The U.S. embassy confirmed early Saturday that an American citizen diagnosed with coronavirus died at Jinyintian Hospital in Wuhan, China, on February 6. It appears this is the first death of an American citizen from the disease.
Planes carrying about 300 Americans from the Chinese city at the epicenter of the coronavirus outbreak arrived at military bases in California and Texas on Friday. Some of the Americans were continued on from Texas to Nebraska.
Passengers will be under a 14-day quarantine to protect against the spread of the virus. “Our top priority is keeping the risk to the American public low, and we’re working on all fronts to do that,” Health and Human Services Secretary Alex Azar told reporters.
On Saturday, the number of confirmed deaths surpassed the total number of people who died during the 2003 SARS epidemic, which killed 774 people, according to the World Health Organization (WHO).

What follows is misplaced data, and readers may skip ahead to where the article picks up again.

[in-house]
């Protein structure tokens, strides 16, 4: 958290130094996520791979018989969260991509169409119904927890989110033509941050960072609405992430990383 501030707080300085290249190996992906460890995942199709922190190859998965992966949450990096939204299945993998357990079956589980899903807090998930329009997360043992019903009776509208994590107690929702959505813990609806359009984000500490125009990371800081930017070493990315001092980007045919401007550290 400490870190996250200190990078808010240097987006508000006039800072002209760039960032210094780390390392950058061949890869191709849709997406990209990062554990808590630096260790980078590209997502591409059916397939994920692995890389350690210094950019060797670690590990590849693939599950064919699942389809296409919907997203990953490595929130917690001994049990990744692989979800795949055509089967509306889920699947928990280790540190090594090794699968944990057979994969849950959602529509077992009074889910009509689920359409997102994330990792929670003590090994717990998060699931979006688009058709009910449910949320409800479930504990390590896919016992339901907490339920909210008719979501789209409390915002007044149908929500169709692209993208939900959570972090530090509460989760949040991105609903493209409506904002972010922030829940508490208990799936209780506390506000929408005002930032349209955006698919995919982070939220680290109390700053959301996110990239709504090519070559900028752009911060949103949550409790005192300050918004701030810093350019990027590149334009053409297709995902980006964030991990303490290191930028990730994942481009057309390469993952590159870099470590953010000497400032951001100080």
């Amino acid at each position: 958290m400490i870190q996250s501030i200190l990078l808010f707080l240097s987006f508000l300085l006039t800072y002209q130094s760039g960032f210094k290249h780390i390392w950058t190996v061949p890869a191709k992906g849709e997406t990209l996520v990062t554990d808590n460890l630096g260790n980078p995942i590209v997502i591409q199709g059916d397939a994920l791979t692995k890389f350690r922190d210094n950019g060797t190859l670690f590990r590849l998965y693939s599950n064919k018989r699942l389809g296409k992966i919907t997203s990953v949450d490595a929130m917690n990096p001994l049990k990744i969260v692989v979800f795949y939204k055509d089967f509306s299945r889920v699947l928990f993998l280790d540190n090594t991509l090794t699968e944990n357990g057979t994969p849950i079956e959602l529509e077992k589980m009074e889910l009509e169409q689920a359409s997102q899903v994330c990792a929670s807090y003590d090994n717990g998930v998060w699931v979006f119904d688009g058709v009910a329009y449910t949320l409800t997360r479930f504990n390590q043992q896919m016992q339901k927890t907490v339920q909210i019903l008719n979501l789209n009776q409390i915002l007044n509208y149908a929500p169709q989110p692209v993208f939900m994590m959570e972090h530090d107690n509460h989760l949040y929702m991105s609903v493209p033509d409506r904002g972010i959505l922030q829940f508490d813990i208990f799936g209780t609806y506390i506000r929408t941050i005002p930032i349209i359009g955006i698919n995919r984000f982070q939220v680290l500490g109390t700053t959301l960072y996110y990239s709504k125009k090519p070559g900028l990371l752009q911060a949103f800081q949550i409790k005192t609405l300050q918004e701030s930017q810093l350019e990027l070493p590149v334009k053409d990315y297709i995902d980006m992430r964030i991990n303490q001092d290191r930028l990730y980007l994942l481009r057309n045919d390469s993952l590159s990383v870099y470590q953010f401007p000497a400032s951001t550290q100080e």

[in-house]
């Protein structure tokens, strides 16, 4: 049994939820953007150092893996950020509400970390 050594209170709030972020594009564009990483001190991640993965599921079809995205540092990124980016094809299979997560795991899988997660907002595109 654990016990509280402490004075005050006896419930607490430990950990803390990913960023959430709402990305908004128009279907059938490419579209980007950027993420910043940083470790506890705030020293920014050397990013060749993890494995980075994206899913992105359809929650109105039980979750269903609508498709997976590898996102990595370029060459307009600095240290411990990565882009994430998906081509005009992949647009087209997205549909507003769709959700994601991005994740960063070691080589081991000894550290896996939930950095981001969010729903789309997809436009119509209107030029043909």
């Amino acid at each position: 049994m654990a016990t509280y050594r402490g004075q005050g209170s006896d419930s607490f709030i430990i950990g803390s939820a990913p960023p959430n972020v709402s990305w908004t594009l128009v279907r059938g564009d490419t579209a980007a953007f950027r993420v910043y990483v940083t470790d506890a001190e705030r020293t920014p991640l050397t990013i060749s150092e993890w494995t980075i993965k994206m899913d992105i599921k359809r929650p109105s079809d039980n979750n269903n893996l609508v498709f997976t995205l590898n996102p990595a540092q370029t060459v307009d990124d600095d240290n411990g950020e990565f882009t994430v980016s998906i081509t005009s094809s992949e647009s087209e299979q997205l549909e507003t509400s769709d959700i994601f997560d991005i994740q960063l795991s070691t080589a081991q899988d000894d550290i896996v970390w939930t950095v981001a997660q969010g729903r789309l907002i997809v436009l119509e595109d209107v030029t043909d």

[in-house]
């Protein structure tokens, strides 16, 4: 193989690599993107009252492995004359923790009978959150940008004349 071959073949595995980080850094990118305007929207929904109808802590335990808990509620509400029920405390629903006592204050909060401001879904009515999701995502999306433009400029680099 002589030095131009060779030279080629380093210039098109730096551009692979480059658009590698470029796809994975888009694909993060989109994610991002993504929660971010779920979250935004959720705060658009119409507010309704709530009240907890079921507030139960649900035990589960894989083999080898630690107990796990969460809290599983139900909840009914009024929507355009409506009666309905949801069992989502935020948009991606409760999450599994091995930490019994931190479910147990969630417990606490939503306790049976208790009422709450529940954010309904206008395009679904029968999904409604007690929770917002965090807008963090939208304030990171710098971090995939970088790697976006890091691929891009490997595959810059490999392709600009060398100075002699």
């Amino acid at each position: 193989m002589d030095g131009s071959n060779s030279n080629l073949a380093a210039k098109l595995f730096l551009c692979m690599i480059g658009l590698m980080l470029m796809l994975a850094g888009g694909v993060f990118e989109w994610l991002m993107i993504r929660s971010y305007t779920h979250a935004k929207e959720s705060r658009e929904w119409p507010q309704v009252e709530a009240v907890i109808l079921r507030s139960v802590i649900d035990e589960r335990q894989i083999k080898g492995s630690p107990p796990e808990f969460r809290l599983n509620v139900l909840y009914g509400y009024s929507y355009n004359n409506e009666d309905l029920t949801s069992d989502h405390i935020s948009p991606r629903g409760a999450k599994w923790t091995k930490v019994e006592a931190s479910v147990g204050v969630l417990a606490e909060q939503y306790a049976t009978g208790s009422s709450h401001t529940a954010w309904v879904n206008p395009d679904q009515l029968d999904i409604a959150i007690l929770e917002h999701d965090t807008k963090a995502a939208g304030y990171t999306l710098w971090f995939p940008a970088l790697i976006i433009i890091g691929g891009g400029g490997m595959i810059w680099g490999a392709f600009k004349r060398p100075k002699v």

All but two of the 812 confirmed deaths have been in mainland China, with one person succumbing in the Philippines and another in Hong Kong. More than 37,000 people have been infected with the virus worldwide, the vast majority of them in China. As of Friday morning, there were 12 confirmed cases of the virus in the U.S. and 11 Americans among 64 people sickened with it who have been taken off a quarantined cruise ship in Japan.
Amid a growing backlash from the Chinese public, the country’s ruling Communist Party has promised an investigation into the apparent silencing of at least one doctor who tried to warn colleagues that a virus was spreading in the city of Wuhan two months ago, before the new disease was even identified. Thatafter becoming infected with the virus himself.
But as Beijing vows to “fully investigate relevant issues raised by the public” and in spite of an admission earlier this week that there had been “shortcomings and deficiencies” in its initial response, China continues to bristle at the measures taken by other countries to stop the virus spreading.